The biggest threat to the values of this country is when Christians hold back from speaking up. Christians should not be too intimidated to speak out but should be able to put their ideas forward even if they are not accepted. Christians should learn to speak with respect, to discuss and value others’ opinion. 

Christian values are, after all, human values because they help human beings respect their dignity and help individuals identify the good in themselves and around them. Christian values, although they are called Christian, are universal values as they respect everyone’s dignity. 

What makes a person a Christian is the act of baptism, but the Christian journey does not stop there. A Christian is a disciple of Jesus Christ, just like a Muslim follows Muhammad, members of other religions look up to figures such as Buddha and Confucius. The Christian – and here we are referring to the Catholic, Orthodox, Lutheran, Anglican, Pentecost and others – tries to do what they can to live life according to the teachings of Christ. This is not always easy because Christ presents a number of challenges and one can get distracted and end up going with the current. When someone hurts us, our instinct is to pay them back but Jesus Christ teaches us otherwise. 

There’s the golden rule that almost everyone abides by, even members of other religions, that is, “do to others as you would have them do to you”. The true Catholic, or better still Christian, is the person who follows Jesus’s example, for instance when it comes to forgiveness and bearing witness.  

Mons. Hector Xerri, Professor of Theology at the University of Malta, said that Christian values are at their most tested when they are in a secular environment. Catholics do not fear secularisation but have a voice like everyone else. 

In a secular environment, Catholics use arguments based on reason because all that is catholic is also reasonable. Naturally, in a sea of voices, as Catholics we need to respect opinions that differ from ours. On the other hand, we expect other voices to respect the voice of the Catholics. 

One should speak with persuasion without imposing one’s views on anyone. Catholics should put forward what they believe in with conviction.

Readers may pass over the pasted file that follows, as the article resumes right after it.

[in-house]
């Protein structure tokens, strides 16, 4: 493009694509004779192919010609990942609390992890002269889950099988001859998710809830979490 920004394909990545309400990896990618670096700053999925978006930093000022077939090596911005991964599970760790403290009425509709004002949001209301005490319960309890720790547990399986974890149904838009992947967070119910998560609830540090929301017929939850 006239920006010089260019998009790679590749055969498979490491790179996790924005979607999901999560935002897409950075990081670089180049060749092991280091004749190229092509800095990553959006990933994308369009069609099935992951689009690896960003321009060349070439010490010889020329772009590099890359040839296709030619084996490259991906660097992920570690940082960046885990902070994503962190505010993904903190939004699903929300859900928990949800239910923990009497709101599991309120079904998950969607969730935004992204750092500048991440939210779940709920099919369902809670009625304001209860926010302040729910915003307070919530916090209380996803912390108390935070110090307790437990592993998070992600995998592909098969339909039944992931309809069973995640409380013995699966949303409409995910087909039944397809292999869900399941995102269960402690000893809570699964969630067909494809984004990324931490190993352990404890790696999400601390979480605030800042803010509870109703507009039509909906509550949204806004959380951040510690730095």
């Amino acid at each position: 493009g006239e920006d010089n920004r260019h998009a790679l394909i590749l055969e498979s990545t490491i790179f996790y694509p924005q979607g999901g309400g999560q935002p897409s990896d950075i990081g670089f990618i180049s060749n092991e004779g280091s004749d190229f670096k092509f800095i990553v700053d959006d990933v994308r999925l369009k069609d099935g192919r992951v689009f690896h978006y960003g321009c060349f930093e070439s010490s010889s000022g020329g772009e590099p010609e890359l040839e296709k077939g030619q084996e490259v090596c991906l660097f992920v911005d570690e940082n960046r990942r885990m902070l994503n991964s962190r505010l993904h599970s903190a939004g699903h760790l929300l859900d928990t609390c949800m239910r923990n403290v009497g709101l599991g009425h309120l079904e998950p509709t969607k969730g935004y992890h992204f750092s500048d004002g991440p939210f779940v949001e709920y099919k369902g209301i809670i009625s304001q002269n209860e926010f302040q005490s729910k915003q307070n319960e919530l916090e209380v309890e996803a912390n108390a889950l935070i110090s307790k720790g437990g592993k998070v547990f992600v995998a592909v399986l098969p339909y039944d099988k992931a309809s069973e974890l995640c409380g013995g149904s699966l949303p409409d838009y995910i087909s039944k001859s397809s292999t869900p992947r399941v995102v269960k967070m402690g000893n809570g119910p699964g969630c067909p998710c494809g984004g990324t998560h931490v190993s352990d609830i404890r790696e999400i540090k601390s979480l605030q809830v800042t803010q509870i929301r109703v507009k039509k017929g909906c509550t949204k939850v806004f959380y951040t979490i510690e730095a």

With reference to the issue that has lately been debated in our country with regard to the crucifix in schools, offices and public places, Mons. Xerri said that the crucifix is a symbol of the greatest love of all; although it was an instrument of torture, the crucifix is a reminder that there was once a man called Jesus, the Son of God, who loved us so much that he sacrificed his life. 

“I am amazed that there is even a debate about this as when I speak to members of other religions they tell me that they have no objection to us putting up the crucifix,” said Mons. Xerri, adding, “the strange thing is that sometimes it is the Christians themselves that create the difficulty, maybe they have another agenda.” There are Christians who may no longer believe or perhaps they have cooled off and wish to ‘dechristianise’. The Christian faith is part of Maltese culture and we cannot deny historical evidence. The Catholic religion has had a strong impact on how we express ourselves, so much so that many Maltese idioms are religious. Should we remove these as well? 

It is true that there are those who object to the crucifix. Why do they have these objections? Because we are seeing someone sacrifice himself? There are so many people, who are not Christian, who sacrifice themselves for an ideal! The crucifix can lead to the value of one sacrificing oneself for a loved one. People who do not hold Catholic beliefs can also be an example. So why are we offended by the crucifix, which is a symbol?